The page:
- A new Federal Aviation Administration rule was cited that precludes management from disciplining aviators and controllers who report their mistakes and near misses.
Objectives of the Standard:
- California has been effective in addressing hazards in such high-risk industries as the health care industry, which are in need of the I2P2 rule. Participants are hopeful that the federal standard will be equally as effective.
- OSHA stated that it wants to develop an I2P2 that all employers can implement without altering programs that are currently working effectively.
- Participation by employees in an I2P2 is culturally-driven and a change in the workplace culture does not occur quickly. The OSHA standard should emphasize the integration of safety into the culture of the workplace as its primary objective.
Defining a Program’s Effectiveness:
- It was recommended that the OSHA rule not use lagging indicators to measure a successful I2P2, but include leading indicators, along with a focus on effective hazard assessment as a success indicator.
Enforcement of an Injury and Illness Prevention Program Standard:
- Stakeholders expressed interest in OSHA’s enforcement plans and how OSHA would define a violation of the rule.
- A participant mentioned that the employer inspection method used by enforcement officers should be based on specific requirements instead of more abstract performance-based requirements. It was suggested that the OSHA rule require employers to obtain consistent data on safety, behavior, and hazards while allowing inspection based on a performance-based standard.
- OSHA mentioned that a mandatory I2P2 rule is currently being considered that will be enforceable by OSHA inspectors.
- A participant suggested a way to maximize the effectiveness of the existing OSHA standards by not requiring employers to develop extremely lengthy programs.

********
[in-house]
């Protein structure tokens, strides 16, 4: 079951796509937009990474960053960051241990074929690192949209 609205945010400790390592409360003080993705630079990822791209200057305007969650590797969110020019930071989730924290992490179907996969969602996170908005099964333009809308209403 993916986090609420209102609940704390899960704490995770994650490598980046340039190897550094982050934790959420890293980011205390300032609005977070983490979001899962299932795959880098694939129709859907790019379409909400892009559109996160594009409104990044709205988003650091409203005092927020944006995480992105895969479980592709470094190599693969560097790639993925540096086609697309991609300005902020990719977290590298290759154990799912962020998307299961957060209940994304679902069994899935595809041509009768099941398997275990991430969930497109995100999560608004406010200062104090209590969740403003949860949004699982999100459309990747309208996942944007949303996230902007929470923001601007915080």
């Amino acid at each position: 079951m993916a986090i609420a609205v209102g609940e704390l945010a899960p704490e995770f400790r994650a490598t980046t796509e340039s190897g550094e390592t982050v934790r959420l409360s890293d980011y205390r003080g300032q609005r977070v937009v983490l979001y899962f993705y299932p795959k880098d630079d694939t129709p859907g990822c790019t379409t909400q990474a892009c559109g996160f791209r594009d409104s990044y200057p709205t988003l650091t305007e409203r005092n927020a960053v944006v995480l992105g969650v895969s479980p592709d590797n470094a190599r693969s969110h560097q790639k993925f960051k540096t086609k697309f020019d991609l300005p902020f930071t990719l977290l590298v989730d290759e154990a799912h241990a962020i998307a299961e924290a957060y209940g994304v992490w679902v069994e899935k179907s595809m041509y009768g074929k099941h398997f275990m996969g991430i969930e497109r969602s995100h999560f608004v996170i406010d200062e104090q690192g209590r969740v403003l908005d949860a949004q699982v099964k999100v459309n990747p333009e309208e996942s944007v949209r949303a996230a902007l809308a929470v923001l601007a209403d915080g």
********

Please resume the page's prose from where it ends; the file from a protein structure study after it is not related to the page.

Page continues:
- OSHA mentioned that it would not file an Advance Notice of Proposed Rulemaking (ANPR) for the I2P2 rule in light of the abundance of information and dialogue provided in these stakeholder meetings.
- In pursuit of OSHA’s workplace safety goal, all allegations of violations of the I2P2 rule should be posted regardless of outcome, so that employers and employees have equal responsibility under I2P2.
Scope and Application of a Rule
OSHA emphasized the need to hear participants’ opinions about making sure that the reach of an I2P2 rule is not so broad that it does not touch on all workplace hazards, and also be focused enough not to lose the effectiveness of the rule. OSHA presented the following questions to stakeholders:
- What would be an appropriate approach to the scope of the standard?
- What industries and employers should the standard cover?
- Should certain occupational hazards be limited by the rule?
Some of the comments made during the discussion were:
Industries and Employers the Standard Should Cover:
- Participants overwhelmingly stated that the rule should apply to all employers, no matter the industry or size. Also, participants mentioned that hazards can occur at any workplace. It was also noted that different numbers of employees can work for an employer according to the time of year.
- A tiered approach OSHA standard was suggested. It was suggested that smaller employers with limited resources be exempt from some of the requirements of the rule. A suggestion was made for a voluntary section of the rule that would recognize and reward certain employers for their commitment to an I2P2.
- Stakeholders stated that the OSHA rule should distinguish between the levels of multiple employers at a single workplace, such as prime and subcontractors.
Other Standards and Programs:
- Participants offered that California has developed model programs that can be used by all sizes of employers, and that OSHA could use these programs as a reference tool when considering which elements to add to its rule. OSHA responded that providing model programs could make it more likely that employers would copy model programs instead of implementing or updating their own program. Stakeholders added that practices should not concern OSHA, since enforcement inspectors will be determining whether employers are adhering to an OSHA rule.
- A participant stated that the OSHA rule should parallel the requirements of the California standard and noted that there are exemptions within the standard for employers with ten employees or fewer. According to this participant, there should not be an exemption based on size, since hazards can occur in small workplaces.